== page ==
As the blog gets going, I thought I would preference my first project post with a brief how-to. Namely, how to get your hands on the good stuff! It’s not nearly as easy to find handspun yarn as it is to turn into your local Walmart, Joann’s or Michael’s. Finding handspun yarn, with a story behind it no less, is an adventure that almost always proves worthwhile. Below I have compiled my top five ways of procuring handspun yarn. Give them a try and let me know what you think!
1. Your local yarn shop.
Your local independent yarn shop, I might add. Yarn shops are the most important way to connect with your local knitting community. (I won’t digress here why they need our support.) Many shops reserve a section specifically for local yarns: whether the fiber is raised locally or spun locally. Check out the shops in your area and see if they have a nook for the handmade fluff.
2. Fiber festivals.
Fiber festivals are the absolute pinnacle of handspun knitting. If you’ve never been, they are a must see. Not only will large quantities of handspun yarn be available for purchase (side-by-side for comparison shopping), you will revel in the inspiration. While you are there, grab business cards so you’ll have someone to contact when your stash runs low. And for goodness sake, enjoy the celebration of handmade and homegrown!
3. Your local fiber guild.
Fiber guilds support local farms-both at the professional and hobby level. This is an ideal place to find knowledgeable, local spinners. These organizations host fiber markets, issue directories, and can put you in contact with the specific fiber farmer of your choosing (if they happen to be around). The best part? You might get to meet the furry guy who grew the yarn for your hat.
Find your local fiber guild here: http://fiberarts.org/directories/guilds/
A plethora of handspun yarn is available to knitters worldwide thanks to Etsy, the handmade marketplace. Color options are endless and any blend of fiber you can dream up will be there. Numerous and luxurious, these yarns tend to come in at the highest price. The biggest drawback though? You can’t touch before you buy. Find the shop that meets your needs and stick with them. Customer loyalty is well rewarded by most independent artisans.
Needless to say, get yourself over to Etsy to see what’s out there: http://www.etsy.com/
5. Your local knitting club.
Where there is knitting there are spinners. Knitting clubs draw many types of fiber artists and chances are there’s a club in your area with an emphasis on the knitting process-from sheep to shawl. Try out a few different clubs, particularly if you live in a larger area. Eventually, you will find the knitters with the handspun virus, and in the mean time, you’ll get to meet knitters along the way.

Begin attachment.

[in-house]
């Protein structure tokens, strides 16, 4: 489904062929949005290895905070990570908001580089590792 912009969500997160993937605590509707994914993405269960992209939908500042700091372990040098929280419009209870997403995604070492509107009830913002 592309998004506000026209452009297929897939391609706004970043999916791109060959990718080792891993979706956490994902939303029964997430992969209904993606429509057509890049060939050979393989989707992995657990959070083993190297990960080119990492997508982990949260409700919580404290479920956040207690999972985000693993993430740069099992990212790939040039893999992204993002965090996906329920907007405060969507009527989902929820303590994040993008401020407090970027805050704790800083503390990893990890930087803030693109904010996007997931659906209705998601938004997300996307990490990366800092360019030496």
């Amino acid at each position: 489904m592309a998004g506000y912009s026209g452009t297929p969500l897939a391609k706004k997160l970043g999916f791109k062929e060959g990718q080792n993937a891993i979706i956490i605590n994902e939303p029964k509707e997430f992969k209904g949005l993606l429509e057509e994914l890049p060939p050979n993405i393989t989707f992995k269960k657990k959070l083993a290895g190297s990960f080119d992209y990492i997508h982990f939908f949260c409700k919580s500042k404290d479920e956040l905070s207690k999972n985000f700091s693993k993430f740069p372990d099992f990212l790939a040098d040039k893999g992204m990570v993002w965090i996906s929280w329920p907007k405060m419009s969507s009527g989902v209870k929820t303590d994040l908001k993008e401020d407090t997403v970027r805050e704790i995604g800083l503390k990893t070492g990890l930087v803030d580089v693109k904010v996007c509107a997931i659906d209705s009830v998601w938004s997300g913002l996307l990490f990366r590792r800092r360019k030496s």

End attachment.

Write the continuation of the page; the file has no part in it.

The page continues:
Bonus: Learn to spin.
This is an adventure I have yet to embark upon. (Believe me it is coming.) The plus? Virtually endless yarn-as much as you care to make. You get to have a hand in virtually every step of the process. The drawback? Knitting with the learning curve. Practice yarn makes a great gift or give-away to knitter friends 😉
Learn the basics of spinning here: http://joyofhandspinning.com/
As for me, I am one of the lucky ones. My mother, a master spinner, is always willing to donate a skein to my latest idea. In fact, I have a stash of precious yarn that she has spun waiting for my needles. Her network of fiber friendships also keeps me well informed of other techniques and skills: from turning the heel of a sock to dying some roving. But this support system for knitting isn’t limited to those of us with yarn in our blood. Knitting communities are vibrant, lovable, and helpful.
I hope this post has provided you with some knitter networking know-how. There is nothing like getting your yarn straight from the artisan who spun it. And few things could be more enjoyable than meeting the goat who grew your hat. These rewarding experiences are just some of the unique benefits of knitting with handspun. So get out there and strengthen the bonds of our local fiber communities by sharing the process of creating knitted art.
Do you have any tricks or tips for finding handspun yarn? Please share in the comments!